Openwall GNU/*/Linux - a small security-enhanced Linux distro for servers
[<prev] [next>] [<thread-prev] [day] [month] [year] [list]
Date: Tue, 23 May 2006 06:31:41 +0400
From: Solar Designer <>
Subject: Re: John the Ripper development

On Mon, May 22, 2006 at 01:48:02PM +0200, Joschka Sulzer wrote:
> How about adding  features like describes ?

I'll start with a "generic" answer since I think you did not mean to
focus your question specifically on OpenMP.

This topic is being brought up every now and then.  People are
suggesting that I add parallel/distributed processing to John using one
of the many libraries/toolkits.  While this can be done and has been
done by others for fun or as a part of their academic career, it is not
great for practical uses of John.  You can see some bits from past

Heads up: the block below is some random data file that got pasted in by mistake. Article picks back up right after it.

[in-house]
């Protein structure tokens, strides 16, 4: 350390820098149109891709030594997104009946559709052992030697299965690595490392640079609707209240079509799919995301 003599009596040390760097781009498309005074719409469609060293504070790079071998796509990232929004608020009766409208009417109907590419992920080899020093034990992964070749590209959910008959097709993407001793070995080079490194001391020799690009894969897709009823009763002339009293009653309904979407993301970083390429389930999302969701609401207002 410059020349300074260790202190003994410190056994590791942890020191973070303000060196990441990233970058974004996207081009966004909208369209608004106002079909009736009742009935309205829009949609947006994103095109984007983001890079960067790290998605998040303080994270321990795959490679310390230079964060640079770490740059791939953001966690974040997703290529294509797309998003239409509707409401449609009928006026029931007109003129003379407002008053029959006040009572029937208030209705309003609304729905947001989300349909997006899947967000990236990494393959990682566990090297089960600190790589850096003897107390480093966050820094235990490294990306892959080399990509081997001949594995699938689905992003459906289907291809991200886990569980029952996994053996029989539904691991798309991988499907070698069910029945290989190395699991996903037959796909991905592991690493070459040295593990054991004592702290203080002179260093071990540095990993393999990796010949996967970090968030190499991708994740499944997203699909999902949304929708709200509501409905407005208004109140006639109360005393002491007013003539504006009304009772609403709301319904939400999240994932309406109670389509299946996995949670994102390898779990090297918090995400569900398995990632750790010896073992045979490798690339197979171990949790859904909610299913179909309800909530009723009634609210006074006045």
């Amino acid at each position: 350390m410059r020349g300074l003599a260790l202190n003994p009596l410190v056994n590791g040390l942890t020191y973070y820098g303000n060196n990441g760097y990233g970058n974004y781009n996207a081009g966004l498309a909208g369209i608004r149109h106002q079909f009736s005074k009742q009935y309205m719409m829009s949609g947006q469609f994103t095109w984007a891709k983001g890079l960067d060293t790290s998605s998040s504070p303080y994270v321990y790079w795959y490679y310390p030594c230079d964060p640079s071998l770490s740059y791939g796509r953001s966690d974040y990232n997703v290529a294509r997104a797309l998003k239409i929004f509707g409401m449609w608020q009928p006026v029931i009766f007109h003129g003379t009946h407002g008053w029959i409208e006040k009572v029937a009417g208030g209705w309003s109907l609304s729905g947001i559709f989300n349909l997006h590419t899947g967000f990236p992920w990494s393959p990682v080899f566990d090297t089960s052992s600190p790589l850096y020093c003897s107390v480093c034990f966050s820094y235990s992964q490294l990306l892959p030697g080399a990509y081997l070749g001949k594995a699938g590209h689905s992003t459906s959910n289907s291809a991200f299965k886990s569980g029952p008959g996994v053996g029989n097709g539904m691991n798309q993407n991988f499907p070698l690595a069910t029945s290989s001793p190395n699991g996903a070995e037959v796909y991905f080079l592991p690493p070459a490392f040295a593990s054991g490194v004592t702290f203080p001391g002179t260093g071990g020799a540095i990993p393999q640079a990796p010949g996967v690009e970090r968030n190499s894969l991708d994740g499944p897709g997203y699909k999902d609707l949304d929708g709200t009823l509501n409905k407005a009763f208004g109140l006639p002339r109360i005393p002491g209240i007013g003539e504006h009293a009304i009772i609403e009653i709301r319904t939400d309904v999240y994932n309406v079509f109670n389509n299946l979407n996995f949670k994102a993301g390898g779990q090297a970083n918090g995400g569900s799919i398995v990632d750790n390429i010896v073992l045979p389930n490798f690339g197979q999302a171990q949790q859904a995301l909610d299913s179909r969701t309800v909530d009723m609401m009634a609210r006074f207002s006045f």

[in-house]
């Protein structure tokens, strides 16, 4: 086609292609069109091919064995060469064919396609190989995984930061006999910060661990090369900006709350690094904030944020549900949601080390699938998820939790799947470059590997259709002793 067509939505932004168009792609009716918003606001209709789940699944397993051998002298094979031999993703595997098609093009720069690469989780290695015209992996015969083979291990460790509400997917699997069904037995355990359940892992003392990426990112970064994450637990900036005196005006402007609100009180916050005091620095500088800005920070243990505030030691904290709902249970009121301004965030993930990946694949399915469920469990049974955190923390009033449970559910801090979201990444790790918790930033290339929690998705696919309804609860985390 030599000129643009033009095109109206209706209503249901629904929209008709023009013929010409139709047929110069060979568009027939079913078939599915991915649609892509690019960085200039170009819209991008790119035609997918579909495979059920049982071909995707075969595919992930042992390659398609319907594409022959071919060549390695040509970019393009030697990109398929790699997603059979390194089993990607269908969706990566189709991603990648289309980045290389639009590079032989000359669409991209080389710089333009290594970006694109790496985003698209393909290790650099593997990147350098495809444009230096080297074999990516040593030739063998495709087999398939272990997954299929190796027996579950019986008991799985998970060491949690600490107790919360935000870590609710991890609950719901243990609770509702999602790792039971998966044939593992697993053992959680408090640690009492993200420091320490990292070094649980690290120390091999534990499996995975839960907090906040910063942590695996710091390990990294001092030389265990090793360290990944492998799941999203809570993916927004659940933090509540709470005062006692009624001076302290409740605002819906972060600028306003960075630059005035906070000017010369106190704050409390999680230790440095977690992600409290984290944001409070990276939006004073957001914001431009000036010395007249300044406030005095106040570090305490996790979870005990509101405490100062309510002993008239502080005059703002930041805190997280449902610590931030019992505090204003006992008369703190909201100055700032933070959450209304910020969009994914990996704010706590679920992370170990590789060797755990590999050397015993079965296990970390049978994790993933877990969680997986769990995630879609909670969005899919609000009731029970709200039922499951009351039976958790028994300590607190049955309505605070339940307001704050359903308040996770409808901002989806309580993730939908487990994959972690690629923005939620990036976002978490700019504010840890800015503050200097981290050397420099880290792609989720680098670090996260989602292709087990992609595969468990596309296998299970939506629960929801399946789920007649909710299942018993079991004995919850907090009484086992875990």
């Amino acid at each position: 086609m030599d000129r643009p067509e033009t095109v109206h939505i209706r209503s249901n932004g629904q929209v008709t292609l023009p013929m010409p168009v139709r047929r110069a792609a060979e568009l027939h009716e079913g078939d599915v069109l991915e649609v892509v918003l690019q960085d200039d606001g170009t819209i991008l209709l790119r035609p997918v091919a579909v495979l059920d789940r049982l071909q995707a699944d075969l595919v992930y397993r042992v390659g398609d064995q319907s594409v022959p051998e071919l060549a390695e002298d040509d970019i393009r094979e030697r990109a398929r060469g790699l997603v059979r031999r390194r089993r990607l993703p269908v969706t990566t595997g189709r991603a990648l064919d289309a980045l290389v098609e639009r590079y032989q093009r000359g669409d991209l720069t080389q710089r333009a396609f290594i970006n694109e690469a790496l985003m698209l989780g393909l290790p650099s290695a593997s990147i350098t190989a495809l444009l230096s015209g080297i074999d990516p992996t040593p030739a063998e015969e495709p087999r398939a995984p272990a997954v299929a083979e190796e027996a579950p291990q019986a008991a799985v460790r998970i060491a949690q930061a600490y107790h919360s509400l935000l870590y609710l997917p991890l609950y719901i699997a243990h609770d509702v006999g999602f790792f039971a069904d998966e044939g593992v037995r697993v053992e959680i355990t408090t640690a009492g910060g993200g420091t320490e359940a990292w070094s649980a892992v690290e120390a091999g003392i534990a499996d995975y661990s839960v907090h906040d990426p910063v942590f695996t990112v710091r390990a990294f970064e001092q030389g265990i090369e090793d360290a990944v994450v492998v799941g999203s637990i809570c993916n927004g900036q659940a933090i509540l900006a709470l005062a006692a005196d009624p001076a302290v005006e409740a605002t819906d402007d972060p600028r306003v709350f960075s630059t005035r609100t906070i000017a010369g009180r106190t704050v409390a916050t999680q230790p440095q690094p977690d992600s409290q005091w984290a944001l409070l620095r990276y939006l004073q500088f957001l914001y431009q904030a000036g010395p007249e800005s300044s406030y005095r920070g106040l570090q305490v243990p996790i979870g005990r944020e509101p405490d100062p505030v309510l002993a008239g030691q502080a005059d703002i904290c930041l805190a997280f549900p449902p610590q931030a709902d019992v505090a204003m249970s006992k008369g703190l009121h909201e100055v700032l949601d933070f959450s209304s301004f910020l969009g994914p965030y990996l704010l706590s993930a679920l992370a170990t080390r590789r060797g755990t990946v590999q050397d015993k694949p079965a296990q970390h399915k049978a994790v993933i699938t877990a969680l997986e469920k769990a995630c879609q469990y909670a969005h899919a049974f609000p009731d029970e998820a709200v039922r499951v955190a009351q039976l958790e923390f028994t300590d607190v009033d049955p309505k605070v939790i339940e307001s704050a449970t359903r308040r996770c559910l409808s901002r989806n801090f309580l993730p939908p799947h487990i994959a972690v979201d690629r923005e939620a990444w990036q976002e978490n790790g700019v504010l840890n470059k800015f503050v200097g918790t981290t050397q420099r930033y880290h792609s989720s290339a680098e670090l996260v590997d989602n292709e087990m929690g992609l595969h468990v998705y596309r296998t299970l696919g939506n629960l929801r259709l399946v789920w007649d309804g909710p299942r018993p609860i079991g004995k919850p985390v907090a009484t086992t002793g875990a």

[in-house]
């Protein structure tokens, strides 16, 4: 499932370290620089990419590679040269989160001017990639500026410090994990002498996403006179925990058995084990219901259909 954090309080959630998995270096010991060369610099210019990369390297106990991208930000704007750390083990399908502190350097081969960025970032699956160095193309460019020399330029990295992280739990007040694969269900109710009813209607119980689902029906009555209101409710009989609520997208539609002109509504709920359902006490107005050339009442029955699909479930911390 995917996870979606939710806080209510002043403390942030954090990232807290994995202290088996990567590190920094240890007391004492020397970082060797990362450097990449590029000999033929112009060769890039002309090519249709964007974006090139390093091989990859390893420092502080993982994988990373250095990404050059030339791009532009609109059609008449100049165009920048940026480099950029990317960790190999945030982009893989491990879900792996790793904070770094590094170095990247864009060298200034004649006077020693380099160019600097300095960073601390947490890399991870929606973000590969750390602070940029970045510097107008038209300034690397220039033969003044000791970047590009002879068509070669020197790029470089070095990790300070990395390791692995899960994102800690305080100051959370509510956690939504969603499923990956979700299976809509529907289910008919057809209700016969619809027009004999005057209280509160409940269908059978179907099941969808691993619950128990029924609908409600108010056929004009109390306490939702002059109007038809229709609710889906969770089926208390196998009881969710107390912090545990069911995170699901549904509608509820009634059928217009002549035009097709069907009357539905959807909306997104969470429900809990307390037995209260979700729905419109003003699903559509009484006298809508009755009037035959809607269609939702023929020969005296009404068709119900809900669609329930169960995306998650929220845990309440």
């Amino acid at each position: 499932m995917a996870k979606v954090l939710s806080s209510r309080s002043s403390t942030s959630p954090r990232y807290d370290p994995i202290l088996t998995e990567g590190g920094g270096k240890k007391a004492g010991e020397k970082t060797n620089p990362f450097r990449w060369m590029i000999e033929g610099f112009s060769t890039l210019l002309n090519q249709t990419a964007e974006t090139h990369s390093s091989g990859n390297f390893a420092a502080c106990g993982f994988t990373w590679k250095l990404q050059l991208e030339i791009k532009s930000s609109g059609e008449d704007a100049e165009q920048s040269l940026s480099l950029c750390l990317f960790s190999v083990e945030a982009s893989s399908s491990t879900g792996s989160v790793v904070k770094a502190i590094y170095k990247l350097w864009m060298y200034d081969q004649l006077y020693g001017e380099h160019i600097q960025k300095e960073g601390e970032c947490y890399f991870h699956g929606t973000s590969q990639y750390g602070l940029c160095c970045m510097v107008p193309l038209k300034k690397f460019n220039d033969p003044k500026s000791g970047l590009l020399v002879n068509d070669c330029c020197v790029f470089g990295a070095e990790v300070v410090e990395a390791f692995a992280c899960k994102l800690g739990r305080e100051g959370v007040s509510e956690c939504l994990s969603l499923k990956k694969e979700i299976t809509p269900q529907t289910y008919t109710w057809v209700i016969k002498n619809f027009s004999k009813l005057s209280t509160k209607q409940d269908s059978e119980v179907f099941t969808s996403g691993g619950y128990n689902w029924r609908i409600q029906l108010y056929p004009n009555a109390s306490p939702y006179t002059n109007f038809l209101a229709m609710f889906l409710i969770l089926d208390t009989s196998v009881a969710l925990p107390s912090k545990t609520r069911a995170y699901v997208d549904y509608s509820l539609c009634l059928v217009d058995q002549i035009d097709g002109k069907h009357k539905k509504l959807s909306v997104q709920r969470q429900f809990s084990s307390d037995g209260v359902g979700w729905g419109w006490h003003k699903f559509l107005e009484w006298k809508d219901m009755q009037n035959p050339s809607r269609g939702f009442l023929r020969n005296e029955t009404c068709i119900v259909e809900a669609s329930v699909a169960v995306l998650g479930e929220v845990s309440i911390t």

discussions here:

However, OpenMP is quite different.  It is a way to explicitly tell the
compiler what constructs may be parallelized/vectorized.  This is
reasonable and I do not rule out the possibility that I will enhance
John source code with OpenMP directives eventually, although I expect
that capable parallelizing compilers will detect parallelism in the
current bitslice DES code already - provided that DES_BS_VECTOR is set
high enough.  On "true" vector computers, this is the way to go
(although I'd imagine that vendor-specific and not OpenMP directives
would need to be used presently, if at all).

On non-vector multi-processor systems, I expect that an explicit
one-process-per-CPU model will provide better efficiency for John.  In
fact, separate CPUs might even be treated the same as separate nodes on
a network with no efficiency loss.  The task of password cracking does
not require frequent switches between sequential and parallel execution
that parallelizing compilers and OpenMP directives are great for.

Alexander Peslyak <solar at>
GPG key ID: B35D3598  fp: 6429 0D7E F130 C13E C929  6447 73C3 A290 B35D 3598 - bringing security into open computing environments

Powered by blists - more mailing lists

Your e-mail address:

Powered by Openwall GNU/*/Linux - Powered by OpenVZ